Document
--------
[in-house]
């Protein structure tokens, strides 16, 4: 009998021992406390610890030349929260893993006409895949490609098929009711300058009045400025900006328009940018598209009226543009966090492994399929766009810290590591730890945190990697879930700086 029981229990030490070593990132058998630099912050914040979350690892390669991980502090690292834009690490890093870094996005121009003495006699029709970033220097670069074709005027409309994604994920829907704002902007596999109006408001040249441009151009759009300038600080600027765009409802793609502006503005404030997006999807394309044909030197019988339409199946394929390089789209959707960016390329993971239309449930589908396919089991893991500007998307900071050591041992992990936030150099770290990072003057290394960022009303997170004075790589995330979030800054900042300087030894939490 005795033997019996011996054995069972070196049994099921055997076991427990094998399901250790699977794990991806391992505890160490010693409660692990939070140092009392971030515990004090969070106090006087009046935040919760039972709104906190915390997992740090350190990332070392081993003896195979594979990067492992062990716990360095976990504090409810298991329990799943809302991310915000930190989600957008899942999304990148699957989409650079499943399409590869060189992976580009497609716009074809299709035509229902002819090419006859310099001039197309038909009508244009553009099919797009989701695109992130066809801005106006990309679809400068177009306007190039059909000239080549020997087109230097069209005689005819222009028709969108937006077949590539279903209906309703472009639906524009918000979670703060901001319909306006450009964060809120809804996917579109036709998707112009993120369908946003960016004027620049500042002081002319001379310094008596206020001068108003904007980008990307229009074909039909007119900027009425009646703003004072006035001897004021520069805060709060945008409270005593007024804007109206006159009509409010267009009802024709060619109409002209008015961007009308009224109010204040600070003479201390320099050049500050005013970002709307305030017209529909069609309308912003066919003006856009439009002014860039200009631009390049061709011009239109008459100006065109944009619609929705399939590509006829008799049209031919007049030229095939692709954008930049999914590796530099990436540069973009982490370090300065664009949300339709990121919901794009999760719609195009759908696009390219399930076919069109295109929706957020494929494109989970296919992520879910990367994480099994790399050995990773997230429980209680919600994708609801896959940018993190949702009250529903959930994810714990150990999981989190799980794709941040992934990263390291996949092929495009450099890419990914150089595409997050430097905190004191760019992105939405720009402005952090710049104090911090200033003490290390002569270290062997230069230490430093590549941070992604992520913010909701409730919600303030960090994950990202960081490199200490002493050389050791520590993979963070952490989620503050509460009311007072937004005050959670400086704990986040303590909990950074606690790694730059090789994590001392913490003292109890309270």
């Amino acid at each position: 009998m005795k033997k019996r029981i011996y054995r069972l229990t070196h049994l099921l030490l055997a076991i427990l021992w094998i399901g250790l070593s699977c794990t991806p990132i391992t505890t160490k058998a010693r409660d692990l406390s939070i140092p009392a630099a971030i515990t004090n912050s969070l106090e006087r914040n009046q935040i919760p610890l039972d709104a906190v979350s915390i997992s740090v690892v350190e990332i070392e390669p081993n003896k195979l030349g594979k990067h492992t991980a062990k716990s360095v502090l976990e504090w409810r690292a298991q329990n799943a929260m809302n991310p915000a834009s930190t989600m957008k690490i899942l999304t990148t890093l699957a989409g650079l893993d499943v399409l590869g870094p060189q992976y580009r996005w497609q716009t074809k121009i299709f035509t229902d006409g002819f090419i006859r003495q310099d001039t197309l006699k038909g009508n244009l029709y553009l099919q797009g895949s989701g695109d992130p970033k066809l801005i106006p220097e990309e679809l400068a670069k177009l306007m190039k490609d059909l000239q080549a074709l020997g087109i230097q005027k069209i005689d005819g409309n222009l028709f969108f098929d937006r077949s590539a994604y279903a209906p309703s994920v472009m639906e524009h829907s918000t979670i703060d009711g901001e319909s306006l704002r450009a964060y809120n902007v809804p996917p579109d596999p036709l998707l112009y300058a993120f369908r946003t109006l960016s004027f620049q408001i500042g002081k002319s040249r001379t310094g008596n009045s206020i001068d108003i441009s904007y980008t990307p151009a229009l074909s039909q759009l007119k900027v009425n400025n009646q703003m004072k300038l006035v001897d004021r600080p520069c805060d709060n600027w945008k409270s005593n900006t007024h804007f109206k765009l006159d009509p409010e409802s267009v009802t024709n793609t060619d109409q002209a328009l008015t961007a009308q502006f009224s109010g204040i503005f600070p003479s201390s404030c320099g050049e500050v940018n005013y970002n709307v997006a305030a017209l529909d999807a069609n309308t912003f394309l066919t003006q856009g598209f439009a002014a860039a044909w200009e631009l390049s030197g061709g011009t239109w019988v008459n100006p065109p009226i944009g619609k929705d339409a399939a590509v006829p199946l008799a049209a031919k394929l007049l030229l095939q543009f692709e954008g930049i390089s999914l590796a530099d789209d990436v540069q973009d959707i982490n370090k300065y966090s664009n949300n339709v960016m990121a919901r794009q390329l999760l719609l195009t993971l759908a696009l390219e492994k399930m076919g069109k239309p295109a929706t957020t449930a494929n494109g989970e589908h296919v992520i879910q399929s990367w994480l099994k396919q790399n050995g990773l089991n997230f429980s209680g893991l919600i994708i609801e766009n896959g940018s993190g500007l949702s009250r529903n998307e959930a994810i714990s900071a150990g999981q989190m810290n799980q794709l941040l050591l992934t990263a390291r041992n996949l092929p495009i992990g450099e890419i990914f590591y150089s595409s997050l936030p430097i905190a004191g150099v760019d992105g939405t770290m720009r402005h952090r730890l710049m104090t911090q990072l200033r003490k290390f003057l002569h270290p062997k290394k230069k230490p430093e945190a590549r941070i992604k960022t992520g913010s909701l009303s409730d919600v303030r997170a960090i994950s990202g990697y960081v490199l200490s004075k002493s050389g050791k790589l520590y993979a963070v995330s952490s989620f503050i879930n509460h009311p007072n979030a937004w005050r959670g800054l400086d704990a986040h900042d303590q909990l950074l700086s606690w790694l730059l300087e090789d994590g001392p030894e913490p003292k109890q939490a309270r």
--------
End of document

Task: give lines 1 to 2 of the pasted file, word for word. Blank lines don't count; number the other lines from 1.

[in-house]
């Protein structure tokens, strides 16, 4: 009998021992406390610890030349929260893993006409895949490609098929009711300058009045400025900006328009940018598209009226543009966090492994399929766009810290590591730890945190990697879930700086 029981229990030490070593990132058998630099912050914040979350690892390669991980502090690292834009690490890093870094996005121009003495006699029709970033220097670069074709005027409309994604994920829907704002902007596999109006408001040249441009151009759009300038600080600027765009409802793609502006503005404030997006999807394309044909030197019988339409199946394929390089789209959707960016390329993971239309449930589908396919089991893991500007998307900071050591041992992990936030150099770290990072003057290394960022009303997170004075790589995330979030800054900042300087030894939490 005795033997019996011996054995069972070196049994099921055997076991427990094998399901250790699977794990991806391992505890160490010693409660692990939070140092009392971030515990004090969070106090006087009046935040919760039972709104906190915390997992740090350190990332070392081993003896195979594979990067492992062990716990360095976990504090409810298991329990799943809302991310915000930190989600957008899942999304990148699957989409650079499943399409590869060189992976580009497609716009074809299709035509229902002819090419006859310099001039197309038909009508244009553009099919797009989701695109992130066809801005106006990309679809400068177009306007190039059909000239080549020997087109230097069209005689005819222009028709969108937006077949590539279903209906309703472009639906524009918000979670703060901001319909306006450009964060809120809804996917579109036709998707112009993120369908946003960016004027620049500042002081002319001379310094008596206020001068108003904007980008990307229009074909039909007119900027009425009646703003004072006035001897004021520069805060709060945008409270005593007024804007109206006159009509409010267009009802024709060619109409002209008015961007009308009224109010204040600070003479201390320099050049500050005013970002709307305030017209529909069609309308912003066919003006856009439009002014860039200009631009390049061709011009239109008459100006065109944009619609929705399939590509006829008799049209031919007049030229095939692709954008930049999914590796530099990436540069973009982490370090300065664009949300339709990121919901794009999760719609195009759908696009390219399930076919069109295109929706957020494929494109989970296919992520879910990367994480099994790399050995990773997230429980209680919600994708609801896959940018993190949702009250529903959930994810714990150990999981989190799980794709941040992934990263390291996949092929495009450099890419990914150089595409997050430097905190004191760019992105939405720009402005952090710049104090911090200033003490290390002569270290062997230069230490430093590549941070992604992520913010909701409730919600303030960090994950990202960081490199200490002493050389050791520590993979963070952490989620503050509460009311007072937004005050959670400086704990986040303590909990950074606690790694730059090789994590001392913490003292109890309270």